About 7 percent of the general population tests positive for oral human papillomavirus (HPV) at any given time, but oral HPV is found almost universally among adults with recurrent respiratory papillomatosis (RRP), a rare disease of the larynx caused by HPV infection.
This discovery is among several recent insights of researchers at the Voice Center at NYU Langone that may contribute to the development of more effective treatment strategies for patients with RRP.
Although benign, RRP has no cure, is associated with significant morbidity, and typically requires multiple surgical interventions to keep symptoms at bay. Knowing that patients with RRP also have active HPV DNA in the oral cavity, researchers investigated the possibility that these patients have more global immune system deficiencies than the general population. Since HPV exposure is ubiquitous, the investigators looked for factors that underlie the acquisition of RRP in otherwise healthy patients.
Oral DNA Samples Collected for Trial
In a multicenter study published in December 2014 issue of Laryngoscope, Ryan C. Branski, PhD, associate professor of otolaryngology and associate director of the Voice Center, Milan R. Amin, MD, associate professor of otolaryngology, chief of the Division of Laryngology, and director of the Voice Center, and colleagues collected oral DNA samples from 27 adults with RRP and found that 96 percent tested positive for oral HPV infection. In addition, 67 percent of samples taken from long-term sexual partners of RRP patients tested positive for oral HPV. “These patients appear to have diffuse viral infection along the upper aerodigestive tract,” says Dr. Branski. Although RRP is classified as a sexually transmitted disease, whether the infection spreads solely through sexual contact is unclear. One possibility is that the virus is transmitted during birth—as is hypothesized in juvenile-onset RRP—and remains latent until adulthood.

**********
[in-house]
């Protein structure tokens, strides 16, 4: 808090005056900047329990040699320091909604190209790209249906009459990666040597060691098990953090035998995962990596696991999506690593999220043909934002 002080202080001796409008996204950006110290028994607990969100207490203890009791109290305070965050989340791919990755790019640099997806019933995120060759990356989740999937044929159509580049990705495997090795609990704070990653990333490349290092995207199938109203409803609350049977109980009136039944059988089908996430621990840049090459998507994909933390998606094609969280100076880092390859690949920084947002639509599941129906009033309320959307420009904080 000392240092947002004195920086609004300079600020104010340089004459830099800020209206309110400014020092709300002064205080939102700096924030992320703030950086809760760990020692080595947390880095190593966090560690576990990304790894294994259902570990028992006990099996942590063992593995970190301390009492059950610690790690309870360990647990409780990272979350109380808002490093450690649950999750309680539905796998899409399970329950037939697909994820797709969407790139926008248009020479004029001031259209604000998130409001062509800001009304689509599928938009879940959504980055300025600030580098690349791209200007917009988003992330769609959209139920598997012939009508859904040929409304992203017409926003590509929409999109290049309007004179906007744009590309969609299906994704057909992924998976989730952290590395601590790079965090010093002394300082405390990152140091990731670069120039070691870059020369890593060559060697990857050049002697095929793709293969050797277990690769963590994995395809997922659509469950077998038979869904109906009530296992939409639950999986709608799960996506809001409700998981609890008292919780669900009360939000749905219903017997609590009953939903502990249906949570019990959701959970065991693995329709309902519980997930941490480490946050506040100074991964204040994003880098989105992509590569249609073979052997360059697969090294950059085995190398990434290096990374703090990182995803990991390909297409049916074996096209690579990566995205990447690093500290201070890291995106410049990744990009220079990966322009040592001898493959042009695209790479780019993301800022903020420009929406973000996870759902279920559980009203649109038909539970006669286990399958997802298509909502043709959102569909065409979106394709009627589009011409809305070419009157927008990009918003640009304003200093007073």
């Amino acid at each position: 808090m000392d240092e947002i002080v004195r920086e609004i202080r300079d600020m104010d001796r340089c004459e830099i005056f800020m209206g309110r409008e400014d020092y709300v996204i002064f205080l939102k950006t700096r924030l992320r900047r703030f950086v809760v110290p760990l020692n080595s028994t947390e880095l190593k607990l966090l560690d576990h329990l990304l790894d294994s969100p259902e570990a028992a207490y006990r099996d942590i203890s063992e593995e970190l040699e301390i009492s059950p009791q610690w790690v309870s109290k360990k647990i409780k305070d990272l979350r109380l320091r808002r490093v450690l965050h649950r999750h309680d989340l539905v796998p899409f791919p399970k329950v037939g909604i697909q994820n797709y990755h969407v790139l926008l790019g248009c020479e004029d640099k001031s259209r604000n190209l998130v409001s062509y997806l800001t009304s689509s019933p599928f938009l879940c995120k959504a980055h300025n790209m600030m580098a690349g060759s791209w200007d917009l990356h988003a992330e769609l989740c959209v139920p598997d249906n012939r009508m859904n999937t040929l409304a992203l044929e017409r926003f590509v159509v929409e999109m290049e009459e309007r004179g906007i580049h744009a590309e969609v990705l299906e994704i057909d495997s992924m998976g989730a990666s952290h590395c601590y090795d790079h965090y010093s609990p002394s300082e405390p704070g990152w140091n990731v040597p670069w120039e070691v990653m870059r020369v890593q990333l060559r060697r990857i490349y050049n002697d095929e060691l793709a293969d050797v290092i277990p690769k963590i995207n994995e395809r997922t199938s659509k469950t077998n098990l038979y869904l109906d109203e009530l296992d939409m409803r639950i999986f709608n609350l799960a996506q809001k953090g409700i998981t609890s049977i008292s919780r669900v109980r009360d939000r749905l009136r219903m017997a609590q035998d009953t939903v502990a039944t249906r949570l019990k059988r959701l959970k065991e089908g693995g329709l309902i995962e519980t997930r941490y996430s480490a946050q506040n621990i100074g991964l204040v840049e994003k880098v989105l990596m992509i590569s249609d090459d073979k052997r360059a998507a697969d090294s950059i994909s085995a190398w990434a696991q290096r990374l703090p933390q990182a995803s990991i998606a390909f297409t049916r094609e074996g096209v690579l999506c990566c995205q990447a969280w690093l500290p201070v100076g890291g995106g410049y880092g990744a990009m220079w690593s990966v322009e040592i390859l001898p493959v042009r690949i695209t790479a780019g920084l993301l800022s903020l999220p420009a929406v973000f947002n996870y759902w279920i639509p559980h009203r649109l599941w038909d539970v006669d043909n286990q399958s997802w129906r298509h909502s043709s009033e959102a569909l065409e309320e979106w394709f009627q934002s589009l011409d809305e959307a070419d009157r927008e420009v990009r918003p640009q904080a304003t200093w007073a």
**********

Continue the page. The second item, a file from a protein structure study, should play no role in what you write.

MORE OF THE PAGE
Interestingly, another multicenter study led by the Voice Center, published in October 2014 in Laryngoscope, found that adult RRP patients are no different from matched controls with regard to birth history, suggesting that the juvenile and adult versions of the disease have distinct routes of transmission. In addition, contrary to previous studies, this study’s data indicate that laryngeal HPV may be transmitted via mouth-to-mouth, rather than orogenital, contact.
Although not the primary goal of the study, the researchers uncovered some compelling demographic data indicating that RRP appears to predominantly affect relatively healthy, affluent, Caucasian males. In contrast, no gender disparity has been found among children with RRP.
Counseling Patients is Critical
In a subsequent article, published in January 2015 in JAMA Otolaryngology–Head & Neck Surgery, Voice Center researchers offer guidance to clinicians on how to counsel patients, who often have myriad questions about disease acquisition, course, and transmission. Among the researchers’ recommendations: inform patients that their RRP may be related to a new or latent HPV infection.
Dr. Amin and Dr. Branski are expanding on their previous work. Supported by a grant from the American Society of Pediatric Otolaryngology, the team is seeking to determine the duration of oral HPV infection in RRP patients. The researchers will analyze DNA extracted from oral rinse samples taken every three months in order to determine whether oral HPV infection persists beyond six to seven months, which is the typical duration in the general population.